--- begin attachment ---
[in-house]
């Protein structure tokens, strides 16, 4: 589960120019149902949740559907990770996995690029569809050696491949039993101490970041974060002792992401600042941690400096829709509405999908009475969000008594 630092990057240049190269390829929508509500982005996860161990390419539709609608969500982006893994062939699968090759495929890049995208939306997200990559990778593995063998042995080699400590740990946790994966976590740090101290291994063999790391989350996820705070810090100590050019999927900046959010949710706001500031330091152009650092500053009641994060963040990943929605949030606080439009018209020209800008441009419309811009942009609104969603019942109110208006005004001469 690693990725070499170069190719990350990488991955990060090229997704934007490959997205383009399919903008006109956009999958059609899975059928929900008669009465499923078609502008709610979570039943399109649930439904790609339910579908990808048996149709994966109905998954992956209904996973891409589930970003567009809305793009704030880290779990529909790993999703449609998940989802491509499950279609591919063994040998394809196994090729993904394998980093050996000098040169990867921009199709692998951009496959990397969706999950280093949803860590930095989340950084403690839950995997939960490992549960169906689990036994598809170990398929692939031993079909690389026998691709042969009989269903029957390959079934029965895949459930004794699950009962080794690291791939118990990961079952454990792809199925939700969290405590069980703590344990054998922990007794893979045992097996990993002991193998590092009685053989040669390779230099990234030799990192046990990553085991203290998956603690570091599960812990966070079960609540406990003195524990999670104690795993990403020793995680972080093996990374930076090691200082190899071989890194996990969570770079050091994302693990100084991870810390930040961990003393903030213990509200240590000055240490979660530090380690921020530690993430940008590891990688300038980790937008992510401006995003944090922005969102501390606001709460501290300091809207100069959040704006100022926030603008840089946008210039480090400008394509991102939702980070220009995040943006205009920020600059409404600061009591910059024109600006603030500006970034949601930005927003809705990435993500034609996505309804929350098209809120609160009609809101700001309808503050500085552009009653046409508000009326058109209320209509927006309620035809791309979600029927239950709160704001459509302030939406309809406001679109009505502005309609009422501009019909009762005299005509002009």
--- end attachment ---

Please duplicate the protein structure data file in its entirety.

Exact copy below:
[in-house]
């Protein structure tokens, strides 16, 4: 589960120019149902949740559907990770996995690029569809050696491949039993101490970041974060002792992401600042941690400096829709509405999908009475969000008594 630092990057240049190269390829929508509500982005996860161990390419539709609608969500982006893994062939699968090759495929890049995208939306997200990559990778593995063998042995080699400590740990946790994966976590740090101290291994063999790391989350996820705070810090100590050019999927900046959010949710706001500031330091152009650092500053009641994060963040990943929605949030606080439009018209020209800008441009419309811009942009609104969603019942109110208006005004001469 690693990725070499170069190719990350990488991955990060090229997704934007490959997205383009399919903008006109956009999958059609899975059928929900008669009465499923078609502008709610979570039943399109649930439904790609339910579908990808048996149709994966109905998954992956209904996973891409589930970003567009809305793009704030880290779990529909790993999703449609998940989802491509499950279609591919063994040998394809196994090729993904394998980093050996000098040169990867921009199709692998951009496959990397969706999950280093949803860590930095989340950084403690839950995997939960490992549960169906689990036994598809170990398929692939031993079909690389026998691709042969009989269903029957390959079934029965895949459930004794699950009962080794690291791939118990990961079952454990792809199925939700969290405590069980703590344990054998922990007794893979045992097996990993002991193998590092009685053989040669390779230099990234030799990192046990990553085991203290998956603690570091599960812990966070079960609540406990003195524990999670104690795993990403020793995680972080093996990374930076090691200082190899071989890194996990969570770079050091994302693990100084991870810390930040961990003393903030213990509200240590000055240490979660530090380690921020530690993430940008590891990688300038980790937008992510401006995003944090922005969102501390606001709460501290300091809207100069959040704006100022926030603008840089946008210039480090400008394509991102939702980070220009995040943006205009920020600059409404600061009591910059024109600006603030500006970034949601930005927003809705990435993500034609996505309804929350098209809120609160009609809101700001309808503050500085552009009653046409508000009326058109209320209509927006309620035809791309979600029927239950709160704001459509302030939406309809406001679109009505502005309609009422501009019909009762005299005509002009």